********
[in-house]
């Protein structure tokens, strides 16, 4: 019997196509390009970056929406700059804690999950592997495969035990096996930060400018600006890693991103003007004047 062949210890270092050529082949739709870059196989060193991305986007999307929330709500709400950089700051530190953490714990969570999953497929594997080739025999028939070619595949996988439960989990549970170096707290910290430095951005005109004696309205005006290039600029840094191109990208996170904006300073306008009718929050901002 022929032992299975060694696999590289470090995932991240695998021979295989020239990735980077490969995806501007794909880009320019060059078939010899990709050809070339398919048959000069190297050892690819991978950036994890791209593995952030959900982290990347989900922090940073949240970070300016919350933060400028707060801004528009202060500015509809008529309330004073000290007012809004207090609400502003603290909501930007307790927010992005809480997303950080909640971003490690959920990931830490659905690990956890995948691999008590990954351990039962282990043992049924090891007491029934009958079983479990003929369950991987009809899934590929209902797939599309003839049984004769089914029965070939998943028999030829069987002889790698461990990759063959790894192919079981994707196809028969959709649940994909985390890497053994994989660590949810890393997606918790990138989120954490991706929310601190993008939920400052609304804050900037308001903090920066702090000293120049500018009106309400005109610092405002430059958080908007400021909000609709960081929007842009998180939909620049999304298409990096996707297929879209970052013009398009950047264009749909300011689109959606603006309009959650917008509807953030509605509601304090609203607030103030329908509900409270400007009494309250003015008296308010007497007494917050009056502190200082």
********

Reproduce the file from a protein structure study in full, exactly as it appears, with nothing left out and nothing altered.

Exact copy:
[in-house]
């Protein structure tokens, strides 16, 4: 019997196509390009970056929406700059804690999950592997495969035990096996930060400018600006890693991103003007004047 062949210890270092050529082949739709870059196989060193991305986007999307929330709500709400950089700051530190953490714990969570999953497929594997080739025999028939070619595949996988439960989990549970170096707290910290430095951005005109004696309205005006290039600029840094191109990208996170904006300073306008009718929050901002 022929032992299975060694696999590289470090995932991240695998021979295989020239990735980077490969995806501007794909880009320019060059078939010899990709050809070339398919048959000069190297050892690819991978950036994890791209593995952030959900982290990347989900922090940073949240970070300016919350933060400028707060801004528009202060500015509809008529309330004073000290007012809004207090609400502003603290909501930007307790927010992005809480997303950080909640971003490690959920990931830490659905690990956890995948691999008590990954351990039962282990043992049924090891007491029934009958079983479990003929369950991987009809899934590929209902797939599309003839049984004769089914029965070939998943028999030829069987002889790698461990990759063959790894192919079981994707196809028969959709649940994909985390890497053994994989660590949810890393997606918790990138989120954490991706929310601190993008939920400052609304804050900037308001903090920066702090000293120049500018009106309400005109610092405002430059958080908007400021909000609709960081929007842009998180939909620049999304298409990096996707297929879209970052013009398009950047264009749909300011689109959606603006309009959650917008509807953030509605509601304090609203607030103030329908509900409270400007009494309250003015008296308010007497007494917050009056502190200082």